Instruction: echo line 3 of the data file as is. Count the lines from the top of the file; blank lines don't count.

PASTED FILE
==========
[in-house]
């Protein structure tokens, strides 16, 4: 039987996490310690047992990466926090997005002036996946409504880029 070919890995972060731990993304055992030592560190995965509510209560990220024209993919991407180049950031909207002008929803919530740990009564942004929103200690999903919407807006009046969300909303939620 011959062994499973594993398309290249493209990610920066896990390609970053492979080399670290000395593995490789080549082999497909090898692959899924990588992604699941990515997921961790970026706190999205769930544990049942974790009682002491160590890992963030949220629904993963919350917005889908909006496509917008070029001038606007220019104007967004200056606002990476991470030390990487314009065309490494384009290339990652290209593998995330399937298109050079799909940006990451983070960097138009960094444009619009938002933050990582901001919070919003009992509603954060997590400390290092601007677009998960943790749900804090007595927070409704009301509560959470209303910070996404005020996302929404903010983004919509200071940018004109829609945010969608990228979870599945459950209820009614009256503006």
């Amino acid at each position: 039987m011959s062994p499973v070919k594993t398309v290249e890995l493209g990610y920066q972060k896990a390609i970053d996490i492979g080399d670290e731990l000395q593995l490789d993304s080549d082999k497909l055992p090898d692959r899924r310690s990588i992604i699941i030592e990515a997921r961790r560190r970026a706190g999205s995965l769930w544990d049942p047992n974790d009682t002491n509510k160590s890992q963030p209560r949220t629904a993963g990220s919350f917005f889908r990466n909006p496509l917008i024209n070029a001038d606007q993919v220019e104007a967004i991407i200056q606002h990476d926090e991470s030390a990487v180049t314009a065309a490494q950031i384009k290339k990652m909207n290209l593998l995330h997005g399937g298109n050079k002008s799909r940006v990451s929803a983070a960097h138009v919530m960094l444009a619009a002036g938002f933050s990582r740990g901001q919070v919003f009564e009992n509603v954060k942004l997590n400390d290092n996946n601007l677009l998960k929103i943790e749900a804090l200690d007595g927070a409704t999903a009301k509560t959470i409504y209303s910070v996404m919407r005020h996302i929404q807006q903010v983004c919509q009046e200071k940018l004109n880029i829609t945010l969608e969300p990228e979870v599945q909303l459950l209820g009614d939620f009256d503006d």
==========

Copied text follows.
């Amino acid at each position: 039987m011959s062994p499973v070919k594993t398309v290249e890995l493209g990610y920066q972060k896990a390609i970053d996490i492979g080399d670290e731990l000395q593995l490789d993304s080549d082999k497909l055992p090898d692959r899924r310690s990588i992604i699941i030592e990515a997921r961790r560190r970026a706190g999205s995965l769930w544990d049942p047992n974790d009682t002491n509510k160590s890992q963030p209560r949220t629904a993963g990220s919350f917005f889908r990466n909006p496509l917008i024209n070029a001038d606007q993919v220019e104007a967004i991407i200056q606002h990476d926090e991470s030390a990487v180049t314009a065309a490494q950031i384009k290339k990652m909207n290209l593998l995330h997005g399937g298109n050079k002008s799909r940006v990451s929803a983070a960097h138009v919530m960094l444009a619009a002036g938002f933050s990582r740990g901001q919070v919003f009564e009992n509603v954060k942004l997590n400390d290092n996946n601007l677009l998960k929103i943790e749900a804090l200690d007595g927070a409704t999903a009301k509560t959470i409504y209303s910070v996404m919407r005020h996302i929404q807006q903010v983004c919509q009046e200071k940018l004109n880029i829609t945010l969608e969300p990228e979870v599945q909303l459950l209820g009614d939620f009256d503006d």